Using advanced ground-penetrating radar (GPR), archeologists have succeeded in mapping an entire Roman city, Falerii Novi, in Italy. The discovery allowed archeologists to reveal astonishing details while it remains buried underground.
A team of scientists, including from the University of Cambridge and Ghent University, has discovered a bath complex, market, temple, a public monument unlike anything seen previously, and even the city’s sprawling network of water pipes. By taking a gander at various profundities, the archeologists would now be able to concentrate on how the town evolved more than several years.
The investigation harness ongoing advances in GPR technology, which makes it conceivable to investigate larger territories in higher goals than ever before. This is probably going to have significant ramifications for the investigation of ancient cities because many can’t be uncovered either. After all, they are excessively large, or because they are caught under modern structures.
By towing their GPR instruments behind a quad bike, the archeologists surveyed all 30.5 hectares within the city’s walls—Falerii Novi was just under half the size of Pompeii—taking a reading every 12.5cm.
Located 50 km north of Rome and first occupied in 241 BC, Falerii Novi survived into the medieval period (until around AD 700). The team’s GPR data can now start to reveal some of the physical changes experienced by the city at this time. They have already found evidence of stone robbing.
The study also challenges certain assumptions about Roman urban design, showing that Falerii Novi’s layout was less standardized than many other well-studied towns, like Pompeii. The temple, market building, and bath complex discovered by the team are also more architecturally elaborate than would usually be expected in a small city.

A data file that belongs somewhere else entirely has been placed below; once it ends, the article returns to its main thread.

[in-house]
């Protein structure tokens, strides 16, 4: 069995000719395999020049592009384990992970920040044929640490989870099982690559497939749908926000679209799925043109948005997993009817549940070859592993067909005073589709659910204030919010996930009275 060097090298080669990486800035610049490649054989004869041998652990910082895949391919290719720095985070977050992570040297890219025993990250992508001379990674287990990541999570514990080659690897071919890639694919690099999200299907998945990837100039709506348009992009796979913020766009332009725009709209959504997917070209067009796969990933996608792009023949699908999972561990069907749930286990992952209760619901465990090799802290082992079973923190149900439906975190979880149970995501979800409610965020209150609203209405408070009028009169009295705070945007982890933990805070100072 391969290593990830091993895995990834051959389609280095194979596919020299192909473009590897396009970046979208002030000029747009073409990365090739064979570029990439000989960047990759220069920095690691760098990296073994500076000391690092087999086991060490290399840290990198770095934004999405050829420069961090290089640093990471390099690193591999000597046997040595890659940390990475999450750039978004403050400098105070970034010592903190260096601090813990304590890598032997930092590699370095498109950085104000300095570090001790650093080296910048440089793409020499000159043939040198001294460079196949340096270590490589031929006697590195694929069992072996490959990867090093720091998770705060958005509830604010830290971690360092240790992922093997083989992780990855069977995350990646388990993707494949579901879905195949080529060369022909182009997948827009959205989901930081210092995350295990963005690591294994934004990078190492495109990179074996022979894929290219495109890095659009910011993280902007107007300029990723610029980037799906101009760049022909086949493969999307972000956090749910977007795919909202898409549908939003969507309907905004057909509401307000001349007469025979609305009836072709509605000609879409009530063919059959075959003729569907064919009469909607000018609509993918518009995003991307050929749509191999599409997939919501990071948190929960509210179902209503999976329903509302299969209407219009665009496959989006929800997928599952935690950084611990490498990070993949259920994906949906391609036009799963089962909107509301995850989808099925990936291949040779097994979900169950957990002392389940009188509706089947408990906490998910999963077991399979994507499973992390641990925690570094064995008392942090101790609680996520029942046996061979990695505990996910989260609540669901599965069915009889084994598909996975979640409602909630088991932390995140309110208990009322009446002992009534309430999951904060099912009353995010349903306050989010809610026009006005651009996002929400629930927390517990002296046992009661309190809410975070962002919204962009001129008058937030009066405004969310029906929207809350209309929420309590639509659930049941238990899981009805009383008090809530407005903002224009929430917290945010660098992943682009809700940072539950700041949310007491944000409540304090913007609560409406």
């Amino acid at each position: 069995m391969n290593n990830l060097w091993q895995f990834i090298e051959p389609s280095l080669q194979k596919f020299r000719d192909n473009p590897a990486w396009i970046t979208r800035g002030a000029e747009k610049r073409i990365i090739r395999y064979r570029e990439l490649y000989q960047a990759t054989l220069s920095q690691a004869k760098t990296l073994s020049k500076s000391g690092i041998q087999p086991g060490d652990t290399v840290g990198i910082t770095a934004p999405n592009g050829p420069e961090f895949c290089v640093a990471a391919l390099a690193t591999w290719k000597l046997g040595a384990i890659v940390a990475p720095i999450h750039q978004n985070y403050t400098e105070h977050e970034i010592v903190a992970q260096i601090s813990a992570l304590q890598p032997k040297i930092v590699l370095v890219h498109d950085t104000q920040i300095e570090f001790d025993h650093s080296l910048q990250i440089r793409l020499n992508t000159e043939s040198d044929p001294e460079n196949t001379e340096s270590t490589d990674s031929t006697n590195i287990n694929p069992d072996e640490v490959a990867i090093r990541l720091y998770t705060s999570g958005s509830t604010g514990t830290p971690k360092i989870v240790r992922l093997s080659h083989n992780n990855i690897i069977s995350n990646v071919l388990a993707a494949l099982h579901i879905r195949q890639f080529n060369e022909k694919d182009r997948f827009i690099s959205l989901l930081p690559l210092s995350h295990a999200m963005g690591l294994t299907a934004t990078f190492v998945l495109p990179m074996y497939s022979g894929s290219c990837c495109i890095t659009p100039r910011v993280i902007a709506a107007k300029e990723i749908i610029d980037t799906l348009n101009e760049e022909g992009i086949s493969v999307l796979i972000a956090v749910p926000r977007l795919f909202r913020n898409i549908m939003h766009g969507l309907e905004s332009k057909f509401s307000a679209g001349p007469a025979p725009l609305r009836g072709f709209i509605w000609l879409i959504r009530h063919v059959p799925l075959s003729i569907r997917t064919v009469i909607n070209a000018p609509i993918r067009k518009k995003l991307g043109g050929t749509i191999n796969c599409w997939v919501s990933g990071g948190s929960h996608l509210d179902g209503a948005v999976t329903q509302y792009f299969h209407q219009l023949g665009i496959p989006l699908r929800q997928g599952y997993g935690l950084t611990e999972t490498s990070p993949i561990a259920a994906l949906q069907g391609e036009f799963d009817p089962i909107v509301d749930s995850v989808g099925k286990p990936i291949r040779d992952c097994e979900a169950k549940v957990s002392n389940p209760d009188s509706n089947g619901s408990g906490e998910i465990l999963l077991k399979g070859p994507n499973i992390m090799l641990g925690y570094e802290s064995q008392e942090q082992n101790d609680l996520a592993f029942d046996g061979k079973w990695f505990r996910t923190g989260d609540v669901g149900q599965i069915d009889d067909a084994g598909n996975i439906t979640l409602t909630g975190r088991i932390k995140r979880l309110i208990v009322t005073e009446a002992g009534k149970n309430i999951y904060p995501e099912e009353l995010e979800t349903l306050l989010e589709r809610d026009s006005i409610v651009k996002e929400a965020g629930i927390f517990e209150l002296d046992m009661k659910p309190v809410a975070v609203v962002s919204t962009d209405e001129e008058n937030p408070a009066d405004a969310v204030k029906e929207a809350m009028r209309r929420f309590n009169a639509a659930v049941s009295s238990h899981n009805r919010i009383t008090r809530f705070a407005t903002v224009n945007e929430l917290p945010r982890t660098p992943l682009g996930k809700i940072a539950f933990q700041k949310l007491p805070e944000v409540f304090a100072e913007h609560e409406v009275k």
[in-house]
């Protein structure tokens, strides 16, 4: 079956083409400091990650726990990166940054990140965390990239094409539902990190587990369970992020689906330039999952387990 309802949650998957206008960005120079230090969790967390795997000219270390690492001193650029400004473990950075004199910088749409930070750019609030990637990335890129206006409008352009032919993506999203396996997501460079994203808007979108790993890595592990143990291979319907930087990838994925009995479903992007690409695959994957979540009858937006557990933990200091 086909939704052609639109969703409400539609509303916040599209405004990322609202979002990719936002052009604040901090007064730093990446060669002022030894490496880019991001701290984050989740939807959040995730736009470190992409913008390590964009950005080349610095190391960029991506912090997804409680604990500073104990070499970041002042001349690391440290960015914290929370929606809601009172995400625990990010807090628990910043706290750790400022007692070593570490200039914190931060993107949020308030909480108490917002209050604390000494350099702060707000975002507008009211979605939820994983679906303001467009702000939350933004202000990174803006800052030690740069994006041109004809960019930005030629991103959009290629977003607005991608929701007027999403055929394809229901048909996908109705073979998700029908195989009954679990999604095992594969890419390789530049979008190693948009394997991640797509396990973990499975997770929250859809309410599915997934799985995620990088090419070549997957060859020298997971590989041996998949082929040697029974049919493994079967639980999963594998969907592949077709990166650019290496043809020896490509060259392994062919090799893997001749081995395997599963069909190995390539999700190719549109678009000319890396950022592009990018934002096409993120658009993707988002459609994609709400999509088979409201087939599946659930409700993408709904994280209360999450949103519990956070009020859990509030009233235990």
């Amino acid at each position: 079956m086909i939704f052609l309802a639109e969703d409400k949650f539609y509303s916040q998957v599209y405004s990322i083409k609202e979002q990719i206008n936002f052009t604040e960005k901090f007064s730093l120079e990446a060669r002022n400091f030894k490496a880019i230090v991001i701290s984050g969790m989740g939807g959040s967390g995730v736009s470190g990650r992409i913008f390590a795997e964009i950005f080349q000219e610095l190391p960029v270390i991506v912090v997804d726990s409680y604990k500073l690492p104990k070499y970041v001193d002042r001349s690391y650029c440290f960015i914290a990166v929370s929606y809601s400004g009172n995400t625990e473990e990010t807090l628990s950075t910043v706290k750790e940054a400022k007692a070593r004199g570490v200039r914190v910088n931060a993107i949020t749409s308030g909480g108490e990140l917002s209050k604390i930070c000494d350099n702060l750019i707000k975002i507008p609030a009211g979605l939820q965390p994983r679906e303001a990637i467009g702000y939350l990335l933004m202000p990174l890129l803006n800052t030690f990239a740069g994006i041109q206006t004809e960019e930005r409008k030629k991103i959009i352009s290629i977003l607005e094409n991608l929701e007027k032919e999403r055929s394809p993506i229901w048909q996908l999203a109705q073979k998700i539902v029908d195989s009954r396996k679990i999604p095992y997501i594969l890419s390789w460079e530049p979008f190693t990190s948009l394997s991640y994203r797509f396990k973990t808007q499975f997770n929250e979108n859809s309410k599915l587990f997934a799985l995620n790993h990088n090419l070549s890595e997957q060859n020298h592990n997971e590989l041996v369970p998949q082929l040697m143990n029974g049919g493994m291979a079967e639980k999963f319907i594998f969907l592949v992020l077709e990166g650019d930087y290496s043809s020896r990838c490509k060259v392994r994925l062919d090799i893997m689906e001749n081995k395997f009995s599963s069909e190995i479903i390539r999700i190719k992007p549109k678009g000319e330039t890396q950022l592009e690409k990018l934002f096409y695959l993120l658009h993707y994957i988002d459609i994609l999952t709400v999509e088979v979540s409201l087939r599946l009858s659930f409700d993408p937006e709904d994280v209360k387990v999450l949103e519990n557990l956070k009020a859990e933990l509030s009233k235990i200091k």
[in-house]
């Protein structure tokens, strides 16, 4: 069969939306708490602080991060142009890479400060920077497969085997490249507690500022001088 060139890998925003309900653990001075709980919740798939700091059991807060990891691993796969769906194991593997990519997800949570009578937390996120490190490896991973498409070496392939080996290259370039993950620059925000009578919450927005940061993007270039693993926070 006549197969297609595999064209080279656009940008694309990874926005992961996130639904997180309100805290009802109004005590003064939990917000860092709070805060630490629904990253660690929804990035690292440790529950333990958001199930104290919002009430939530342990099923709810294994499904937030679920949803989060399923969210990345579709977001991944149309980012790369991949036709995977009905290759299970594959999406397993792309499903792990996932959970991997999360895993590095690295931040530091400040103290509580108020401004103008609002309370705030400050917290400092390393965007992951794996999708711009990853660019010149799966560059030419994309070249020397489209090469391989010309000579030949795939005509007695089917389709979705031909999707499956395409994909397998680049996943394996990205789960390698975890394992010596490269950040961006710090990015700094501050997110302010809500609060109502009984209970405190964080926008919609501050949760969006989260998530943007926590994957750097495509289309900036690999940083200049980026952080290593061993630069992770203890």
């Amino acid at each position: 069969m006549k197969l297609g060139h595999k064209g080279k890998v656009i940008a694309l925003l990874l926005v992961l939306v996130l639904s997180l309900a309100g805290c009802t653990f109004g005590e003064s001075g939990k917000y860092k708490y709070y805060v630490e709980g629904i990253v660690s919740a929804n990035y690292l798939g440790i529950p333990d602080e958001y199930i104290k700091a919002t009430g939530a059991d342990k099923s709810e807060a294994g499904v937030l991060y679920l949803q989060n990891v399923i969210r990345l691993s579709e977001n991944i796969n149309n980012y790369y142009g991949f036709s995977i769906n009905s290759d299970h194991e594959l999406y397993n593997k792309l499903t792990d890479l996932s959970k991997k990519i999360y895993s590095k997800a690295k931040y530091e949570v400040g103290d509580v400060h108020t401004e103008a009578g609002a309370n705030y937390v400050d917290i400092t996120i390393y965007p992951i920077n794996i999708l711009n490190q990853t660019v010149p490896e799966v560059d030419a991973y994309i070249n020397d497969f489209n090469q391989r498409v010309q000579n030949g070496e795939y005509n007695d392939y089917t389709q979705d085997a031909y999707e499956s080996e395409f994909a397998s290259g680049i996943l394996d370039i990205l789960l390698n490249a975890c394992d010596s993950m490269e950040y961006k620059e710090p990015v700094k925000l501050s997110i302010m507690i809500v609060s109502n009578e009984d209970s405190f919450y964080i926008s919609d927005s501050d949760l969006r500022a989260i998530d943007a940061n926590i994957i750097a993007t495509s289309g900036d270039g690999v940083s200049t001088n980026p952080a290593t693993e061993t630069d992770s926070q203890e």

In a southern district, just inside the city’s walls, GPR revealed a substantial rectangular building connected to a progression of water pipes, which lead to the aqueduct. Astoundingly, these funnels can be followed across a lot of Falerii Novi, running underneath its insulae (city squares), and not merely along its lanes, as might regularly be expected. The group expected that this structure was an outdoors natatio or pool, forming part of a substantial public bathing complex.
Near the city’s north gate, archeologists found a pair of large structures facing each other within a porticus duplex. They believe these were part of an impressive public monument and contributed to an intriguing sacred landscape on the city’s edge.
Corresponding author, Professor Martin Millett from the University of Cambridge’s Faculty of Classics, said:
“The astonishing level of detail which we have achieved at Falerii Novi, and the surprising features that GPR has revealed, suggest that this type of survey could transform the way archeologists investigate urban sites, as total entities.”
“It is exciting and now realistic to imagine GPR being used to survey a major city such as Miletus in Turkey, Nicopolis in Greece, or Cyrene in Libya. We still have so much to learn about Roman urban life, and this technology should open up unprecedented opportunities for decades to come.”
- L. Verdonck et al., Ground-penetrating radar survey at Falerii Novi: a new approach to the study of Roman cities. DOI: 10.15184/aqy.2020.82